To-Do List, Nov. 26 

FRIDAY 11/27



9:30 p.m., Sticky Fingerz. $15.


Last year, Hayes Carll's third album, “Trouble in Mind,” made him something of a critical darling. His song “She Left Me for Jesus,” which Don Imus called the “greatest country song ever,” won Song of the Year at the Americana Music Association awards, and big name critics stumbled over themselves trying to capture his particular charisma. Anthony DeCurtis called his singing voice “a drawl that's as sexy as it is smart.” Robert Christgau almost redeemed “Type-A mush mouthed drawler” with “funnier than shit.” And the LA Times said he has the face of a “prairie dog.” In Arkansas, we're less focused on his totem animal or the tenor of his drawl. It's his lyrics we're keyed into, especially those like this, from the song “Bad Liver and a Broken Heart”: “Arkansas, my head hurts/I'd love to stick around and maybe make it worse.” That's bound to get the crowd going. It's likely to be full of family (Carll's wife is from Arkansas) and friends (he graduated from Hendrix) and lots of hollering. New Braunfel's Midnight River Choir opens. LM.






9:30 p.m., Juanita's. $20 adv., $23 d.o.s.


Brian Posehn's been a dork for 30 years. Or so he confesses on his 2006 album “Live In: Nerd Rage.” Maybe so, but he's like the king of dorkdom. He wrote for and appeared on most all of the episodes of “Mr. Show.” Which led to an amazing string of guest spots on TV (as Ray Liotta's fictional cousin on “Just Shoot Me,” the Wisdom Cube on “Aqua Teen Hunger Force” and himself on “Tim and Eric Awesome Show”) and roles in a string of movies he's not afraid to admit mostly suck (“Dumb and Dumberer,” “Fantastic Four: Rise of the Silver Surfer” and, playing against type in the decidedly not-suck-y “The Devil's Rejects”). He's a stoner (he was in “Super High Me”). He's written a comic book about a zombie-slaying Santa Claus. He does voices for videogames. And he knows a lot about metal (he hosted a metal award show presented by Revolver magazine earlier this year). If you fall into any of those demographics, you should probably go to this show. Dry hilarity should ensue. LM.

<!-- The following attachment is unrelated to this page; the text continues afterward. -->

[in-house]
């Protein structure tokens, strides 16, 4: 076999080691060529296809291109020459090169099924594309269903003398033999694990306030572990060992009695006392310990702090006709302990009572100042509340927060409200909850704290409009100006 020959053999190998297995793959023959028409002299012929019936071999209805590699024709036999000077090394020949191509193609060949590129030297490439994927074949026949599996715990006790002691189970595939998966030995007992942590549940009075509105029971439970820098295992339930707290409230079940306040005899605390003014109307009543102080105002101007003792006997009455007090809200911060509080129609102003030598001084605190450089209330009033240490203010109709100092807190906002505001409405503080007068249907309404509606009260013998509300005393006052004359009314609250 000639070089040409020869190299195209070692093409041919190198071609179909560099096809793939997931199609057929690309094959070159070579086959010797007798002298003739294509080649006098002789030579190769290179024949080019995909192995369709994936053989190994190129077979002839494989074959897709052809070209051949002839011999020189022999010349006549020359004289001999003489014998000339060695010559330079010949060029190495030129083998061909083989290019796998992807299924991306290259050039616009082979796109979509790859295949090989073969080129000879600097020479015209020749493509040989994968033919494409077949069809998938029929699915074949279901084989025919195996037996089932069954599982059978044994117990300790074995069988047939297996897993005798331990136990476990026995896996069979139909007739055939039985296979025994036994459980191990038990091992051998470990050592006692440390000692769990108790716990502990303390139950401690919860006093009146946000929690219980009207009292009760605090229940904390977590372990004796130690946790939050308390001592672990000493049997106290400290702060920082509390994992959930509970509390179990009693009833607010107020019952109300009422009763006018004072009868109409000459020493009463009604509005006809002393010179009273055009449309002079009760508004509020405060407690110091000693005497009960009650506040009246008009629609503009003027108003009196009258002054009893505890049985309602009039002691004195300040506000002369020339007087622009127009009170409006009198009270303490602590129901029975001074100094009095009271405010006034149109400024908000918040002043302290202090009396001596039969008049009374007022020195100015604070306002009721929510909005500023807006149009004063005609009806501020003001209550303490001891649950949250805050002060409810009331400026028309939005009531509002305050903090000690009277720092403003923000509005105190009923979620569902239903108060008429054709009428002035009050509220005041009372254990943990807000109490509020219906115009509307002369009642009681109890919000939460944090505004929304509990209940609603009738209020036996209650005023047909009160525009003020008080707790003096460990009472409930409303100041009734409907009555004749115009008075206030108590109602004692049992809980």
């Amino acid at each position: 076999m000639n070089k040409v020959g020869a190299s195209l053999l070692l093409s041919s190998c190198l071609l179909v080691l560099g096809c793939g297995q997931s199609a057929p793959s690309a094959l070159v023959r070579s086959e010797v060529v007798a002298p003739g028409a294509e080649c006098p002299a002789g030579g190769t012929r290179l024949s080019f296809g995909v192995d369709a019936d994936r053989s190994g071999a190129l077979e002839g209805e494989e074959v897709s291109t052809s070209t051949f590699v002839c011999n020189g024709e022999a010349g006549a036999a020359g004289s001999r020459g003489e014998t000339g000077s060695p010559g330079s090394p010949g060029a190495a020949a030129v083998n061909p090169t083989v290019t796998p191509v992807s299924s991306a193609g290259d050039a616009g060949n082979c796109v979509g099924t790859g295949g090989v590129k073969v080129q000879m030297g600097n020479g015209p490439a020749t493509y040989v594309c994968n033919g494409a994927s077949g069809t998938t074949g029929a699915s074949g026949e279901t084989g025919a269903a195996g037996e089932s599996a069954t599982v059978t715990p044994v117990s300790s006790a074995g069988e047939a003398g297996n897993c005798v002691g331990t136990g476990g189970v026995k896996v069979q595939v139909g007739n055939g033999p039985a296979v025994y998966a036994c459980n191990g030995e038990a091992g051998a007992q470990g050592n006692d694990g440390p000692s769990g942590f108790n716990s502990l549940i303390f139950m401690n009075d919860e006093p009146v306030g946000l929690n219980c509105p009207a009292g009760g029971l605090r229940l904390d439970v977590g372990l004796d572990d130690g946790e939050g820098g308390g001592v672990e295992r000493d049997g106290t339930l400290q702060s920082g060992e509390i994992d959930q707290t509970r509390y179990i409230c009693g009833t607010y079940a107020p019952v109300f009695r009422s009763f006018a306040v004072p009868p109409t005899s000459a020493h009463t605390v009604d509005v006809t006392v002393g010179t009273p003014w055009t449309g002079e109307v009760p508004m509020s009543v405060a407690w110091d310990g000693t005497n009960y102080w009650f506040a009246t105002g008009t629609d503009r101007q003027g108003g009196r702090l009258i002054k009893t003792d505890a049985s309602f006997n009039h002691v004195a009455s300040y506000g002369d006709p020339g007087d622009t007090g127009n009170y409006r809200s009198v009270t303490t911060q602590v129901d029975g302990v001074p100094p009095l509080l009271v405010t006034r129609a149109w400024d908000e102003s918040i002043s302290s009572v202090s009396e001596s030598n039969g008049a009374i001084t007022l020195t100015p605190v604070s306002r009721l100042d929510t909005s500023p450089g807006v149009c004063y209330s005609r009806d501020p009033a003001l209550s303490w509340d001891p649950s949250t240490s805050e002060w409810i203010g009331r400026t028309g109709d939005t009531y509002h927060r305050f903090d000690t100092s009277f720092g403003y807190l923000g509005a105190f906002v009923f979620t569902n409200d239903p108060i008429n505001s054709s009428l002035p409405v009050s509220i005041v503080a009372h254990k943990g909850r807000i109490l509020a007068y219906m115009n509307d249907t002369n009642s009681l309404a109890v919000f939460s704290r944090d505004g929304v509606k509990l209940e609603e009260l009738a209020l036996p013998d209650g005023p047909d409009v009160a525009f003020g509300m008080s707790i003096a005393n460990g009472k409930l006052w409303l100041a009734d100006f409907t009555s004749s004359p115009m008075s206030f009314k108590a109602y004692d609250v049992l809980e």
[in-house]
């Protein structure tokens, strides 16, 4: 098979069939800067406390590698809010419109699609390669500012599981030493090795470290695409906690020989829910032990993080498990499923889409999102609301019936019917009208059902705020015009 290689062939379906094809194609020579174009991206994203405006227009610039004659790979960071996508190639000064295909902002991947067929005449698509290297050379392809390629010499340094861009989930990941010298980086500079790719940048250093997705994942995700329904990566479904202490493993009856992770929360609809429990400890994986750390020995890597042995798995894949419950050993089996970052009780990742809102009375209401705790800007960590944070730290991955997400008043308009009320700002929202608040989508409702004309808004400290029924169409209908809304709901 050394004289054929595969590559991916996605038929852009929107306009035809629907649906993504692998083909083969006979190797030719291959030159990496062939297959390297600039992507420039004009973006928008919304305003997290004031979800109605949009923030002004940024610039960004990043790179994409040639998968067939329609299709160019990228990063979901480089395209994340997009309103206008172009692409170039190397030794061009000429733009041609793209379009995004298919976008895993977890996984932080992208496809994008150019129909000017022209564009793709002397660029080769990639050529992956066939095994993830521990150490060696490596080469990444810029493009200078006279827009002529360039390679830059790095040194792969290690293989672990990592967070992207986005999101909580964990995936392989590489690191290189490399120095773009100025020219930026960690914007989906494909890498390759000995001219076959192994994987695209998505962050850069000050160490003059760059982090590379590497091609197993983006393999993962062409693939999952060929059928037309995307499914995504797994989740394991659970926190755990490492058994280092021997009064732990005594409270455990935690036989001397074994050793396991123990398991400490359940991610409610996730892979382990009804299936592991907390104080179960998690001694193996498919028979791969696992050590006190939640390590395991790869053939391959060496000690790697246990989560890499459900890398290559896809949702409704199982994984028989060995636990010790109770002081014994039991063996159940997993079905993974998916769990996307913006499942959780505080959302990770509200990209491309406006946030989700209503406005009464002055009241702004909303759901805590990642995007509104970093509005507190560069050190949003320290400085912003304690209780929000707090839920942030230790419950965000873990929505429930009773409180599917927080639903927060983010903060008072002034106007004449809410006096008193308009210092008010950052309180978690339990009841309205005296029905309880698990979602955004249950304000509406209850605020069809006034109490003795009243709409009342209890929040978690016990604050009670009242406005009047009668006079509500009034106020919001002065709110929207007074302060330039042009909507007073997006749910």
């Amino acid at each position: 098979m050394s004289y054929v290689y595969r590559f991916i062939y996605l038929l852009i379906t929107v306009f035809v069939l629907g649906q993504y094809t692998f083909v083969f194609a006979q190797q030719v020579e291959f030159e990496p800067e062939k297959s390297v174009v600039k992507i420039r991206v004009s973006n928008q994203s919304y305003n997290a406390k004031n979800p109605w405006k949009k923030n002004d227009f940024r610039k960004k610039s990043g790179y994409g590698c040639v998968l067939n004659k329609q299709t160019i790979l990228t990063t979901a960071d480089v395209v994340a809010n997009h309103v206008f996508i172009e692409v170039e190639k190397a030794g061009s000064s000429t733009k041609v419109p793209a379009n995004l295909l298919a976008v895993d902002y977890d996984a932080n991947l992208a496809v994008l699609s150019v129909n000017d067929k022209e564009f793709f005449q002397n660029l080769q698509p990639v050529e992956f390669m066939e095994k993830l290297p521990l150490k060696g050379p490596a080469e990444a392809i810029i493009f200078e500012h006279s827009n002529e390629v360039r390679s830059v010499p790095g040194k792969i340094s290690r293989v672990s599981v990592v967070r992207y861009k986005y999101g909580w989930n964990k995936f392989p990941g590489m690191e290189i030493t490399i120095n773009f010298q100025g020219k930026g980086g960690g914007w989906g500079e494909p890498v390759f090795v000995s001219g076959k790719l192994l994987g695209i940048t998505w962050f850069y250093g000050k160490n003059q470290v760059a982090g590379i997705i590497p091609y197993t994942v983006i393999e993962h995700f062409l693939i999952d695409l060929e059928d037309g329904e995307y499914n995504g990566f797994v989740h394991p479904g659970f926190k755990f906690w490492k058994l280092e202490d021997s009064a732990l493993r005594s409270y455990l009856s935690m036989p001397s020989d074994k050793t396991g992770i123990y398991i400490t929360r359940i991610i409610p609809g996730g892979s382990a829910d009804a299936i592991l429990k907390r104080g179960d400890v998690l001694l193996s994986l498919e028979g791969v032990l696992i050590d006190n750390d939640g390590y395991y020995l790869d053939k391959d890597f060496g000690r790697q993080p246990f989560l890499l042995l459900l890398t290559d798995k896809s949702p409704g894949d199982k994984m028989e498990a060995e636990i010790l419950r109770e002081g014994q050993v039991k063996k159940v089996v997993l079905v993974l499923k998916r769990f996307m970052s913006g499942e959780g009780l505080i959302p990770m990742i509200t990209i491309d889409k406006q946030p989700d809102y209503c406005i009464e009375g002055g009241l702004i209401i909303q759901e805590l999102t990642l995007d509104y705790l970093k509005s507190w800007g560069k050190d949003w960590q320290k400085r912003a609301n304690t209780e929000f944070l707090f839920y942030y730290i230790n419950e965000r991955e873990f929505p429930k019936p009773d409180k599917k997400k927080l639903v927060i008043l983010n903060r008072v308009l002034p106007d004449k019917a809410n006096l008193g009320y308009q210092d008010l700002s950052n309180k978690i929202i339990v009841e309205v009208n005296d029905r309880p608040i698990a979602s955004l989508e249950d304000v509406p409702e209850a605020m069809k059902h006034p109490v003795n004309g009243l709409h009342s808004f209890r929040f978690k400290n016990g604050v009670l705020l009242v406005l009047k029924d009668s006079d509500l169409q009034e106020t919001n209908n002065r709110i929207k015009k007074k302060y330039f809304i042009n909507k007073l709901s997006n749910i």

8 p.m., Robinson Center. $17-$27.


A traveling laugh brigade intent on delivering a one-two-three punch to the diaphragm, this triple bill features seasoned comics who cut their teeth the traditional way, working clubs and harvesting the fanbase. Headlining jokester Bruce Bruce, aka the “Mayor of Comedy” (due to his support of talented newcomers), traces his comic roots to tickling customers while cooking BBQ and lightening up board meetings as a Frito-Lay salesman. It's no secret Bruce two-times loves all things caloric, but the current national spokesman for Popeye's says he's given up devouring entire pizzas after performances. No word if his position on skinny women (outlined/immortalized by Too Short) has changed. Lavell Crawford overcame childhood obesity, a near drowning and paternal abandonment to earn a break when his open mic hosting led to appearances on Def Comedy Jam, Comicview, Showtime at the Apollo and a second place slot on Last Comic Standing. Rounding out the bill is Gary Owen, a recent cast addition to Tyler Perry's “House of Payne,” who harnessed widespread praise throughout comedy land when he devoted 45 minutes of a headlining set to psychological dismantling of a heckling patron. The video clip is worth investigating. PP.



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